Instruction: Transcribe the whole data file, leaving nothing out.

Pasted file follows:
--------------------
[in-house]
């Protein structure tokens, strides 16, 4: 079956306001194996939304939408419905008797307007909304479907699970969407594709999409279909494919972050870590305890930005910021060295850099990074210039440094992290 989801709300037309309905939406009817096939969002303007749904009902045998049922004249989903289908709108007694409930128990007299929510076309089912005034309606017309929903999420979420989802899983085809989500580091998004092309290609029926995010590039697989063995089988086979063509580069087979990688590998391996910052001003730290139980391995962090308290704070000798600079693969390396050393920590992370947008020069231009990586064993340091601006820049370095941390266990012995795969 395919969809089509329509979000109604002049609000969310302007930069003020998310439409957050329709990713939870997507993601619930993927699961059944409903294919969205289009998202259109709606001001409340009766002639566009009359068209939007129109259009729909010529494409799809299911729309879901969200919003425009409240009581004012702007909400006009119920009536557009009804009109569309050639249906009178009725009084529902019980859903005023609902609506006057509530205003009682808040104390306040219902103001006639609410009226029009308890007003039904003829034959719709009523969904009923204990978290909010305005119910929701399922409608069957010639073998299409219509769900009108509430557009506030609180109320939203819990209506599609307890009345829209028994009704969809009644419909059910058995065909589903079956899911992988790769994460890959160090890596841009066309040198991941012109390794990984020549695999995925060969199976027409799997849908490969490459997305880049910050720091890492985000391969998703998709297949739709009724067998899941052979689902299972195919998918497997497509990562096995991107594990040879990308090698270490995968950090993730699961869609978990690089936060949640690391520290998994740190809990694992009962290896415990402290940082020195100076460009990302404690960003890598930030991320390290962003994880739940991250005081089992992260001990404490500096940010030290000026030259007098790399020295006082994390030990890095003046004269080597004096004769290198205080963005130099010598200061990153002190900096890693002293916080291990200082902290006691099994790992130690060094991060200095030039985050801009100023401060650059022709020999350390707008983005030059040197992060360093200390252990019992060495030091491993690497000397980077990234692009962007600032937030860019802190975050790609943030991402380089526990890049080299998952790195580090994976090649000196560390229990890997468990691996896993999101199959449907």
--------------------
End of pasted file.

[in-house]
């Protein structure tokens, strides 16, 4: 079956306001194996939304939408419905008797307007909304479907699970969407594709999409279909494919972050870590305890930005910021060295850099990074210039440094992290 989801709300037309309905939406009817096939969002303007749904009902045998049922004249989903289908709108007694409930128990007299929510076309089912005034309606017309929903999420979420989802899983085809989500580091998004092309290609029926995010590039697989063995089988086979063509580069087979990688590998391996910052001003730290139980391995962090308290704070000798600079693969390396050393920590992370947008020069231009990586064993340091601006820049370095941390266990012995795969 395919969809089509329509979000109604002049609000969310302007930069003020998310439409957050329709990713939870997507993601619930993927699961059944409903294919969205289009998202259109709606001001409340009766002639566009009359068209939007129109259009729909010529494409799809299911729309879901969200919003425009409240009581004012702007909400006009119920009536557009009804009109569309050639249906009178009725009084529902019980859903005023609902609506006057509530205003009682808040104390306040219902103001006639609410009226029009308890007003039904003829034959719709009523969904009923204990978290909010305005119910929701399922409608069957010639073998299409219509769900009108509430557009506030609180109320939203819990209506599609307890009345829209028994009704969809009644419909059910058995065909589903079956899911992988790769994460890959160090890596841009066309040198991941012109390794990984020549695999995925060969199976027409799997849908490969490459997305880049910050720091890492985000391969998703998709297949739709009724067998899941052979689902299972195919998918497997497509990562096995991107594990040879990308090698270490995968950090993730699961869609978990690089936060949640690391520290998994740190809990694992009962290896415990402290940082020195100076460009990302404690960003890598930030991320390290962003994880739940991250005081089992992260001990404490500096940010030290000026030259007098790399020295006082994390030990890095003046004269080597004096004769290198205080963005130099010598200061990153002190900096890693002293916080291990200082902290006691099994790992130690060094991060200095030039985050801009100023401060650059022709020999350390707008983005030059040197992060360093200390252990019992060495030091491993690497000397980077990234692009962007600032937030860019802190975050790609943030991402380089526990890049080299998952790195580090994976090649000196560390229990890997468990691996896993999101199959449907």